The second bird

Bird #2 came out of a winger hidden behind the berm that ran parallel to and behind the line of trees. Flyers rarely land in exactly the same place so the distance to the bird varied, but averaged about 60 yards.

Image of land with some trees and a berm hiding a person who throws birds for the dogs to retrieve

Because of the excitement caused by a live flyer, several dogs "broke" (ran to retrieve it before the handler's command). Dogs that retrieved the bird without being released were disqualified. However if the handler was able to stop the dog quickly (within about 15 feet) they were allowed to continue. They were penalized for a "controlled break."

Some dogs didn't break, but moved a little bit towards the birds. This is called a "creep" and is penalized, but less than for a controlled break. Dogs moving beyond the length of the gun barrel had to return to heel before they could retrieve.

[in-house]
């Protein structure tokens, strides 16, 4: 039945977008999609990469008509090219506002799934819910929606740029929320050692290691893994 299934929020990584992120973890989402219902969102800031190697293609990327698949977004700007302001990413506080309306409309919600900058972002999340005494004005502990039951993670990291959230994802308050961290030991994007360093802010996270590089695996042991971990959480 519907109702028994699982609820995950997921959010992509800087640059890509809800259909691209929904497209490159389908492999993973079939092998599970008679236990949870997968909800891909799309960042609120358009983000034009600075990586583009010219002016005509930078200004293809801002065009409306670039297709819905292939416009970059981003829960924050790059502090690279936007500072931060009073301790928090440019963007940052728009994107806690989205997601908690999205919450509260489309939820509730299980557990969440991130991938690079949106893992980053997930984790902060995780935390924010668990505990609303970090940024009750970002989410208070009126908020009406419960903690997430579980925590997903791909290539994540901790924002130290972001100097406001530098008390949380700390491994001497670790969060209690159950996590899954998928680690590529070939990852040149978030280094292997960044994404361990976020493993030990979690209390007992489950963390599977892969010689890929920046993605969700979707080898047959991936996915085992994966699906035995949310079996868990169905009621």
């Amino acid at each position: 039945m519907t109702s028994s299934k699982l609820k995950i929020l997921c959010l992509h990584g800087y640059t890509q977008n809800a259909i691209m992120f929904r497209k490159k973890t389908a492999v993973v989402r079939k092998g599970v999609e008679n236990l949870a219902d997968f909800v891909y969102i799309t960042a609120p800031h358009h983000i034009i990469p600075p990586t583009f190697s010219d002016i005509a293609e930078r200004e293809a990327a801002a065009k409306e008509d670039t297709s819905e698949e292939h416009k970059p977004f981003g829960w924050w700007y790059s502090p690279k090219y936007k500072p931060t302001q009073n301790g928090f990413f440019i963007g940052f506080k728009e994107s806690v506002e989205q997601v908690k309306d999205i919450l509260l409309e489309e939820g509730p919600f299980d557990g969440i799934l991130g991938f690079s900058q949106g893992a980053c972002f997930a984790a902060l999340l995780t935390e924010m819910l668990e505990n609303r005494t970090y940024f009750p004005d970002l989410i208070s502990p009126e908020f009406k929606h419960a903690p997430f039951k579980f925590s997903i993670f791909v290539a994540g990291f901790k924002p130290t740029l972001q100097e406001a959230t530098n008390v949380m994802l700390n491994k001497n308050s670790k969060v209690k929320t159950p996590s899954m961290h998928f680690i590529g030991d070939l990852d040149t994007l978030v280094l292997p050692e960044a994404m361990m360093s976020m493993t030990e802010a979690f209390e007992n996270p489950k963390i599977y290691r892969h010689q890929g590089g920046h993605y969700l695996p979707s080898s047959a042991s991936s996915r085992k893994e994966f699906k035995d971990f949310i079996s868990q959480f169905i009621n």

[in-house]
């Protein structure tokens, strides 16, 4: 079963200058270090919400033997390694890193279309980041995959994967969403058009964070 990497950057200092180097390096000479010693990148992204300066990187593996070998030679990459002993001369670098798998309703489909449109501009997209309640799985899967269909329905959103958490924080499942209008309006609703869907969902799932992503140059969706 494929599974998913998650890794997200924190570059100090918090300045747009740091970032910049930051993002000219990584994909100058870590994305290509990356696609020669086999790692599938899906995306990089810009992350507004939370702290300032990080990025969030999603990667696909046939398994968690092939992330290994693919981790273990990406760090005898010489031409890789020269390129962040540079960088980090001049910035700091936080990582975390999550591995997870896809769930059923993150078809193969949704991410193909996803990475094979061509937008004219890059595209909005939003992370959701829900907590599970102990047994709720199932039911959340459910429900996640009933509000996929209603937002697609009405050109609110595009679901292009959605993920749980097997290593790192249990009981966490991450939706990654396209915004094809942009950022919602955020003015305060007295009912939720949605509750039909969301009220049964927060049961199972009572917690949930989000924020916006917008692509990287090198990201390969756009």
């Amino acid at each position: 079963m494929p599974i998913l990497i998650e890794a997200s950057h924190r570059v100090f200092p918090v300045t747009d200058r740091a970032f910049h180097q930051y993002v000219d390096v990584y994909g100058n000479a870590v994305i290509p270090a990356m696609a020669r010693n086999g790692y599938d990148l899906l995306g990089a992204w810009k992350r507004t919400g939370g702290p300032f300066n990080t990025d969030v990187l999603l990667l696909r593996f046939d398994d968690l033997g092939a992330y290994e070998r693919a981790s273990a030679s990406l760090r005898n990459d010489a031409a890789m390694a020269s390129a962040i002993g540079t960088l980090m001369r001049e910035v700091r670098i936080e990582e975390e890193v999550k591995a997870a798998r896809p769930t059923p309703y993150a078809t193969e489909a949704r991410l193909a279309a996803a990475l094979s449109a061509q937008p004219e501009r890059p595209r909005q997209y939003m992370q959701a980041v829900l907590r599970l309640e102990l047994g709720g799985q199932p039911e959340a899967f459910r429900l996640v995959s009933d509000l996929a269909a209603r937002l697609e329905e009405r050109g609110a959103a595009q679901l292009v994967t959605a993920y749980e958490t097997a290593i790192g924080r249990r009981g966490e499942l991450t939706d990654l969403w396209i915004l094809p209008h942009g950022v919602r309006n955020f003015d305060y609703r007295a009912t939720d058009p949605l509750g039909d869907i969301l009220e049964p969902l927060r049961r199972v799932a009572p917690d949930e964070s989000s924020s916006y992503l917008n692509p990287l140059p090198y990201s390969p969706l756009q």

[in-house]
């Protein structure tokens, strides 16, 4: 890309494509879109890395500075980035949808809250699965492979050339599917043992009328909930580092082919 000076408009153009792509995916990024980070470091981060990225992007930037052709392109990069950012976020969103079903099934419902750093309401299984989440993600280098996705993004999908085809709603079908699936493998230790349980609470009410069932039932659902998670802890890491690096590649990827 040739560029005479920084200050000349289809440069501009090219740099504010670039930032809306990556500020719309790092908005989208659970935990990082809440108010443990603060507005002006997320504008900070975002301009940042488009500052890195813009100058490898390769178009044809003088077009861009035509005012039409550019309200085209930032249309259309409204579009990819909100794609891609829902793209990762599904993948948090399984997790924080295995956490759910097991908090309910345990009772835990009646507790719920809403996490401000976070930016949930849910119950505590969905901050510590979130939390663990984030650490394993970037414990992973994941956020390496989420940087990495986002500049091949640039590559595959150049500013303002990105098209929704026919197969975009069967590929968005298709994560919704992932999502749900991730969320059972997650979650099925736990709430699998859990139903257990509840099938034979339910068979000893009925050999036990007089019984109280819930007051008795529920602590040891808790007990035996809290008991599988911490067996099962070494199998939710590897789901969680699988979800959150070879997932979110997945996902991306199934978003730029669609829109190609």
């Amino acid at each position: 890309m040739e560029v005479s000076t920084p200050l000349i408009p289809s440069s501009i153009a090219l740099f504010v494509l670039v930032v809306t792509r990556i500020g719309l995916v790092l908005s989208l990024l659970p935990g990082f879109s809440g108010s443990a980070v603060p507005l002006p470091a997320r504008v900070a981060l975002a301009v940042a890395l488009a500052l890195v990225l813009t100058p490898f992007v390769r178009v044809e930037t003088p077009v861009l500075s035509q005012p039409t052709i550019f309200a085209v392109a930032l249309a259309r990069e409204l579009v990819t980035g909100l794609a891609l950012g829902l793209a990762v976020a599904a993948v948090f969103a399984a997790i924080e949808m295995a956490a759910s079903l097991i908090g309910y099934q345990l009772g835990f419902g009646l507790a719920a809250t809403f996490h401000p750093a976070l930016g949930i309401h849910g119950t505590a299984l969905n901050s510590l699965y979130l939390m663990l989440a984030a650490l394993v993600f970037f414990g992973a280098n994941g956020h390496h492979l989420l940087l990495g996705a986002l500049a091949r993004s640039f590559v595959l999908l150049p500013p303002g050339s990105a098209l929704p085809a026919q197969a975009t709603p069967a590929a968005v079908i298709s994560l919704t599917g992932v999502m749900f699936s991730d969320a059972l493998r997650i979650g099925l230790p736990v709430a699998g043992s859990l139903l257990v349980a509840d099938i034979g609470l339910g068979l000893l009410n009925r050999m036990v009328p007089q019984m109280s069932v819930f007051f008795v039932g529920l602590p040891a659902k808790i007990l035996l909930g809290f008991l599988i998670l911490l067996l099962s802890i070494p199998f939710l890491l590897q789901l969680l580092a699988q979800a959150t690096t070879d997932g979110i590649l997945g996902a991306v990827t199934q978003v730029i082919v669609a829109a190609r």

After both birds were down, we had the handler send their dog. They could pick up the birds in any order, but usually chose to get the last bird down first. This is especially so when that bird is a flyer!

After delivering one of the birds "to hand" they were sent to retrieve the other bird. When the working dog was sent on the first retrieve, we dismissed the honor dog.

If the working dog did a passable job on the double retrieve, they next had a "blind retrieve."

Problems

Sometimes dogs forgot where a bird landed and had a big hunt or ran towards where they already found a bird.

Returning to an old fall and switching are both disqualifications. They are similar faults. "Returning to an old fall" is going back to where they already retrieved a bird. "Switching" is abandoning a hunt for one bird to go to a different bird.